The fact is, meeting the challenges of global urbanisation will not be achieved through regulation and process thinking. Great cities need great planners: ambitious professionals with a focus on outcomes and futures.
What are the attributes of a ‘great planner’?
Great planners have a balanced perspective, with an open mind to potential outcomes and different views. They possess an ability to see the bigger picture of what the desired outcomes are and why this is important. Importantly, a great planner isn’t afraid to challenge the status quo – they will positively challenge set positions and regulations if it will achieve a better outcome. Feeding into this, they are good communicators and know how to connect with people. Last but not least, great planners have persistence and a belief in enduring the challenges of implementing change.
Why do we need great planners for our cities?
Making great places – that is, sustainable environments supporting desirable living and working environments – doesn’t happen by chance. Great places are achieved by bringing together numerous stakeholders, under a common vision and commitment, to effectively resolve often competing and complex agendas. A United Kingdom study identified over 100 different skillsets/groups that feed into city-making projects. This includes residents, government agencies, technical specialists (engineers, designers, builders), investors, developers and more.
The fact is, meeting the challenges of global urbanisation will not be achieved through regulation and process thinking. Great cities need great planners: ambitious professionals with a focus on outcomes and futures. Planners are central to setting the vision and managing the processes that ensure optimal, sustainable outcomes are achieved. They’ve got the skill sets, the legislative support and the holistic perspective necessary to connect the various stakeholders and focus on delivering an acceptable common goal.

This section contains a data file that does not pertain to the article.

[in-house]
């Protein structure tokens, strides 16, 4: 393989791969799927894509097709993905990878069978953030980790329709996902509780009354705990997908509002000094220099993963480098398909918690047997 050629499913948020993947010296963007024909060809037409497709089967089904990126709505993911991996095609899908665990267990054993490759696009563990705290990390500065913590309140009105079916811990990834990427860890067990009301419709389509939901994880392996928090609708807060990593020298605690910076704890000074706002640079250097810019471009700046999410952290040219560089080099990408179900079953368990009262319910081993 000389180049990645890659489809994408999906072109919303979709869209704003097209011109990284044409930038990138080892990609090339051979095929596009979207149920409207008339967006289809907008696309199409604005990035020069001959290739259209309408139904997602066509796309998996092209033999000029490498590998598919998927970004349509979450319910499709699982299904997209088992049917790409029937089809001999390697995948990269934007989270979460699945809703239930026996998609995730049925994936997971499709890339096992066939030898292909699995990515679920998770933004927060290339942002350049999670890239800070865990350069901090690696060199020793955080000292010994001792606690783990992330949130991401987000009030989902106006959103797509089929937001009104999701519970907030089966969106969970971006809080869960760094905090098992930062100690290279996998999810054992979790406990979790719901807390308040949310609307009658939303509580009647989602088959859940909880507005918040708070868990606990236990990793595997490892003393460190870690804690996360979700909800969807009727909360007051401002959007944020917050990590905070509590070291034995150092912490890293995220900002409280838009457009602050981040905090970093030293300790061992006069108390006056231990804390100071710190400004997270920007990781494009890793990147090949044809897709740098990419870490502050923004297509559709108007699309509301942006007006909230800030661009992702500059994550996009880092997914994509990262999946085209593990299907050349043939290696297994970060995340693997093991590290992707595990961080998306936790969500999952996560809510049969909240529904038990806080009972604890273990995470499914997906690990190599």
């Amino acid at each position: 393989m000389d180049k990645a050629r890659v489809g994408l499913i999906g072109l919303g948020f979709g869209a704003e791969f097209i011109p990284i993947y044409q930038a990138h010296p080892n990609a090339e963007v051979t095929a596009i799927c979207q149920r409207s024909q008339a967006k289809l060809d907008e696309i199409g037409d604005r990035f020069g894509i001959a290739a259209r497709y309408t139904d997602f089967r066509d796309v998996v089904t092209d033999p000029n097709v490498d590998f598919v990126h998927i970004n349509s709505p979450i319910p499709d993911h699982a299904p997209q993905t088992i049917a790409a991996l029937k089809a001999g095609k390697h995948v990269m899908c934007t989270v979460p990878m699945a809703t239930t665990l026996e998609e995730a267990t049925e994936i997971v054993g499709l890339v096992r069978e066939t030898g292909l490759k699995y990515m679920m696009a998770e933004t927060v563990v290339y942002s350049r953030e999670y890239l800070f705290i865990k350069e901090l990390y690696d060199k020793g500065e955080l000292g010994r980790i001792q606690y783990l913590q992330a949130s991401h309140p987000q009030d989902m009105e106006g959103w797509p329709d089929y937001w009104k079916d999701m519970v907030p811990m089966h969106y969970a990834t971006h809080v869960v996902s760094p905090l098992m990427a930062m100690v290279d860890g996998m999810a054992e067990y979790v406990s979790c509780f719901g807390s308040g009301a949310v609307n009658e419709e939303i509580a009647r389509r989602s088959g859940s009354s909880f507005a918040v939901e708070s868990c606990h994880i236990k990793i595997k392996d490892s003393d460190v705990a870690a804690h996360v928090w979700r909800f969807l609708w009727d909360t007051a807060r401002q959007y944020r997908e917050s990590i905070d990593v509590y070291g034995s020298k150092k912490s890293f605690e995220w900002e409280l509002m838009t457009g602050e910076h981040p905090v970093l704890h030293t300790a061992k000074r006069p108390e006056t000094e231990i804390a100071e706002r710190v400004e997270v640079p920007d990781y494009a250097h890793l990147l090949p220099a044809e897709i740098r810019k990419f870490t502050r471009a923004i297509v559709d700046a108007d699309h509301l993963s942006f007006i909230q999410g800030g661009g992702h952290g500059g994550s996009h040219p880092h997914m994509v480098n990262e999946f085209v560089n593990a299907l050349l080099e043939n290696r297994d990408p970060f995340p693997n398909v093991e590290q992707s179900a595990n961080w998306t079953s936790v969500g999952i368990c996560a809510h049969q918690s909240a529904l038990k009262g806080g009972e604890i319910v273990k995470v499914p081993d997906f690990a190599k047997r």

Why is it important for planners to step up and have the courage to lead?
All too often, planners devolve responsibilities to others – politicians, community, technicians, developers. They allow themselves to be reduced to process managers and regulators when their role as a planner calls for so much more. Planners must have the courage to lead and redefine their critical role in shaping our cities.
What do I mean by this? That planners should be prepared to speak up and advocate for what’s important, and ‘go the distance’ despite the ‘wickedness’ of many city planning challenges. The recognition of Graham Jahn as NSW Planner of the Year by PIA is a good example. Although he’s not strictly a Planner, Graham has set and stuck to clear goals to improve the economic, social and environmental quality of Sydney over the long term – you have to respect that.
As an employer of choice, how does Urbis encourage and prepare its employees, as planning professionals, to play that leading role?
At Urbis we support all of our people to develop specialist skills and interest areas, as well as developing leadership capacity, through ongoing programs. We encourage balance and broader perspectives, encouraging our people to become active in industry or other interest areas to broaden their connections and their understanding of the world around them. We also provide opportunities for our Planners to work collaboratively both with the varying specialist capabilities in Urbis and also as part of client or other consultant teams.
This article originally appeared in the latest edition of PIA E-News here
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